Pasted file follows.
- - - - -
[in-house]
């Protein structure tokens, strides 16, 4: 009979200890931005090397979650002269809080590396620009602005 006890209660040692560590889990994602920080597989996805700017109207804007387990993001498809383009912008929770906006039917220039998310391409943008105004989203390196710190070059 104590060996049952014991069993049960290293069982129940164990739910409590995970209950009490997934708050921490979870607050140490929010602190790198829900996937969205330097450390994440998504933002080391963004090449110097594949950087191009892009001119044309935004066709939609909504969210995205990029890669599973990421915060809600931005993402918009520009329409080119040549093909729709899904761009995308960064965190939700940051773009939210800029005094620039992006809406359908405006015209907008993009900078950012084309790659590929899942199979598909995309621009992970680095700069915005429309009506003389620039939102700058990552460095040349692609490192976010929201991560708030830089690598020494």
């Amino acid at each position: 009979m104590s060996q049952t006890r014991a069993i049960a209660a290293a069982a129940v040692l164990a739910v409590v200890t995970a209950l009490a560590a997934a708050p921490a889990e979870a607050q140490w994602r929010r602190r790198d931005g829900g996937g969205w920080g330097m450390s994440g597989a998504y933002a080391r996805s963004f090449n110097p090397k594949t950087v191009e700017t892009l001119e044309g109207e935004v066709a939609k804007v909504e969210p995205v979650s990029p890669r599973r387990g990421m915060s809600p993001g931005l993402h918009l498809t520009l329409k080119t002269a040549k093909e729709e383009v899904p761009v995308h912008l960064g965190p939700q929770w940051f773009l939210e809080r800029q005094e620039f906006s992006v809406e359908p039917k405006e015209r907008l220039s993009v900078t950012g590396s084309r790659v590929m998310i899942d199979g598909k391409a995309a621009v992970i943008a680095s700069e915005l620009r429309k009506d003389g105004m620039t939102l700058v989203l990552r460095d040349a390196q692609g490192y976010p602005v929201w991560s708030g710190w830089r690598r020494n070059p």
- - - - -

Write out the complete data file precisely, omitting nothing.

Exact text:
[in-house]
């Protein structure tokens, strides 16, 4: 009979200890931005090397979650002269809080590396620009602005 006890209660040692560590889990994602920080597989996805700017109207804007387990993001498809383009912008929770906006039917220039998310391409943008105004989203390196710190070059 104590060996049952014991069993049960290293069982129940164990739910409590995970209950009490997934708050921490979870607050140490929010602190790198829900996937969205330097450390994440998504933002080391963004090449110097594949950087191009892009001119044309935004066709939609909504969210995205990029890669599973990421915060809600931005993402918009520009329409080119040549093909729709899904761009995308960064965190939700940051773009939210800029005094620039992006809406359908405006015209907008993009900078950012084309790659590929899942199979598909995309621009992970680095700069915005429309009506003389620039939102700058990552460095040349692609490192976010929201991560708030830089690598020494």
């Amino acid at each position: 009979m104590s060996q049952t006890r014991a069993i049960a209660a290293a069982a129940v040692l164990a739910v409590v200890t995970a209950l009490a560590a997934a708050p921490a889990e979870a607050q140490w994602r929010r602190r790198d931005g829900g996937g969205w920080g330097m450390s994440g597989a998504y933002a080391r996805s963004f090449n110097p090397k594949t950087v191009e700017t892009l001119e044309g109207e935004v066709a939609k804007v909504e969210p995205v979650s990029p890669r599973r387990g990421m915060s809600p993001g931005l993402h918009l498809t520009l329409k080119t002269a040549k093909e729709e383009v899904p761009v995308h912008l960064g965190p939700q929770w940051f773009l939210e809080r800029q005094e620039f906006s992006v809406e359908p039917k405006e015209r907008l220039s993009v900078t950012g590396s084309r790659v590929m998310i899942d199979g598909k391409a995309a621009v992970i943008a680095s700069e915005l620009r429309k009506d003389g105004m620039t939102l700058v989203l990552r460095d040349a390196q692609g490192y976010p602005v929201w991560s708030g710190w830089r690598r020494n070059p």